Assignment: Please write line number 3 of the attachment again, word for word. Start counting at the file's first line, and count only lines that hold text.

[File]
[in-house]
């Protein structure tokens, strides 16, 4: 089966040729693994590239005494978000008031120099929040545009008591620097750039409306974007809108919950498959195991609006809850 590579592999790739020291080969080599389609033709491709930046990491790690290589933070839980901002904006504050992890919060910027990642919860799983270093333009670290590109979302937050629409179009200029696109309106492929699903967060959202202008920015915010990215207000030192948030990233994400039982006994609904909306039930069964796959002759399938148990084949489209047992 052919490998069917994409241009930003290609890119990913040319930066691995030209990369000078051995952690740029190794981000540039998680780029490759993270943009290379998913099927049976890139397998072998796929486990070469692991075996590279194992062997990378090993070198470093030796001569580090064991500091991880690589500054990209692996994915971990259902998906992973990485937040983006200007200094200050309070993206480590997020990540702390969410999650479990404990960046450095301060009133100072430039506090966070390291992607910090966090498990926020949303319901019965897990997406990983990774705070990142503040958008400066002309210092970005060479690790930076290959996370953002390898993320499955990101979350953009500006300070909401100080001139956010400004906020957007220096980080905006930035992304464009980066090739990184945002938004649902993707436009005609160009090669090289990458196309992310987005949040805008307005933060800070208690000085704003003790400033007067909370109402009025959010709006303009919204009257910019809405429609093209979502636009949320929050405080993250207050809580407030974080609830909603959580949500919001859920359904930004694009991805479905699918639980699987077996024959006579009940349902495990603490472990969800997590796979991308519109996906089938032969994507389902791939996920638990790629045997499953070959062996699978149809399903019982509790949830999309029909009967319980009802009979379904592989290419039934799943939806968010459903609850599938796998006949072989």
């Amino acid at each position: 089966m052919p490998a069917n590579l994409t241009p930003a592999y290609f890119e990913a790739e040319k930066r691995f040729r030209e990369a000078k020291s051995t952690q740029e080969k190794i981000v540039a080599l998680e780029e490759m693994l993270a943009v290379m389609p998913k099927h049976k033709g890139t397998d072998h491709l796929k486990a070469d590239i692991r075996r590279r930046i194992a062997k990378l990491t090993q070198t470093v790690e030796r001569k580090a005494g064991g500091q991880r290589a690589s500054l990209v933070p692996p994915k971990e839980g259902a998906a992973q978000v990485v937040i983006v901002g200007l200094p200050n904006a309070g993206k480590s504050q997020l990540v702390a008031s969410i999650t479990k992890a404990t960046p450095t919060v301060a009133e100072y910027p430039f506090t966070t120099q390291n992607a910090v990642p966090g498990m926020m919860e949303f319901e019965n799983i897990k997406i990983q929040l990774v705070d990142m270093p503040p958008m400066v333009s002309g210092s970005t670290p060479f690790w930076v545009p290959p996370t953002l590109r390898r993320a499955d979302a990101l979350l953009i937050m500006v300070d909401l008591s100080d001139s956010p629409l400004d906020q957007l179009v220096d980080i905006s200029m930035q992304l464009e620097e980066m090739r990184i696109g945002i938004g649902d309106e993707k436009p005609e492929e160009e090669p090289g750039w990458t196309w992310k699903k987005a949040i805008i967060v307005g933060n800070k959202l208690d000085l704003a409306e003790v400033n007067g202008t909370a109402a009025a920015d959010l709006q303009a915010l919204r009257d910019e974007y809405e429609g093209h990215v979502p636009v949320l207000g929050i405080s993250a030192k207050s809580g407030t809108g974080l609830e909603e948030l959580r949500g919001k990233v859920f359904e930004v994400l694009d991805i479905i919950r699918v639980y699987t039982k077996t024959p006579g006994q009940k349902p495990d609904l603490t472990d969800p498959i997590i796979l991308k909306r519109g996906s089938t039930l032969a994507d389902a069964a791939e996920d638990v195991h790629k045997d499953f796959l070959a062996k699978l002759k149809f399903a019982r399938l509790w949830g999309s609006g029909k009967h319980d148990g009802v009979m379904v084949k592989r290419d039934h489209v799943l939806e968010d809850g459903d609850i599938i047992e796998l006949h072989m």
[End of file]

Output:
């Amino acid at each position: 089966m052919p490998a069917n590579l994409t241009p930003a592999y290609f890119e990913a790739e040319k930066r691995f040729r030209e990369a000078k020291s051995t952690q740029e080969k190794i981000v540039a080599l998680e780029e490759m693994l993270a943009v290379m389609p998913k099927h049976k033709g890139t397998d072998h491709l796929k486990a070469d590239i692991r075996r590279r930046i194992a062997k990378l990491t090993q070198t470093v790690e030796r001569k580090a005494g064991g500091q991880r290589a690589s500054l990209v933070p692996p994915k971990e839980g259902a998906a992973q978000v990485v937040i983006v901002g200007l200094p200050n904006a309070g993206k480590s504050q997020l990540v702390a008031s969410i999650t479990k992890a404990t960046p450095t919060v301060a009133e100072y910027p430039f506090t966070t120099q390291n992607a910090v990642p966090g498990m926020m919860e949303f319901e019965n799983i897990k997406i990983q929040l990774v705070d990142m270093p503040p958008m400066v333009s002309g210092s970005t670290p060479f690790w930076v545009p290959p996370t953002l590109r390898r993320a499955d979302a990101l979350l953009i937050m500006v300070d909401l008591s100080d001139s956010p629409l400004d906020q957007l179009v220096d980080i905006s200029m930035q992304l464009e620097e980066m090739r990184i696109g945002i938004g649902d309106e993707k436009p005609e492929e160009e090669p090289g750039w990458t196309w992310k699903k987005a949040i805008i967060v307005g933060n800070k959202l208690d000085l704003a409306e003790v400033n007067g202008t909370a109402a009025a920015d959010l709006q303009a915010l919204r009257d910019e974007y809405e429609g093209h990215v979502p636009v949320l207000g929050i405080s993250a030192k207050s809580g407030t809108g974080l609830e909603e948030l959580r949500g919001k990233v859920f359904e930004v994400l694009d991805i479905i919950r699918v639980y699987t039982k077996t024959p006579g006994q009940k349902p495990d609904l603490t472990d969800p498959i997590i796979l991308k909306r519109g996906s089938t039930l032969a994507d389902a069964a791939e996920d638990v195991h790629k045997d499953f796959l070959a062996k699978l002759k149809f399903a019982r399938l509790w949830g999309s609006g029909k009967h319980d148990g009802v009979m379904v084949k592989r290419d039934h489209v799943l939806e968010d809850g459903d609850i599938i047992e796998l006949h072989m």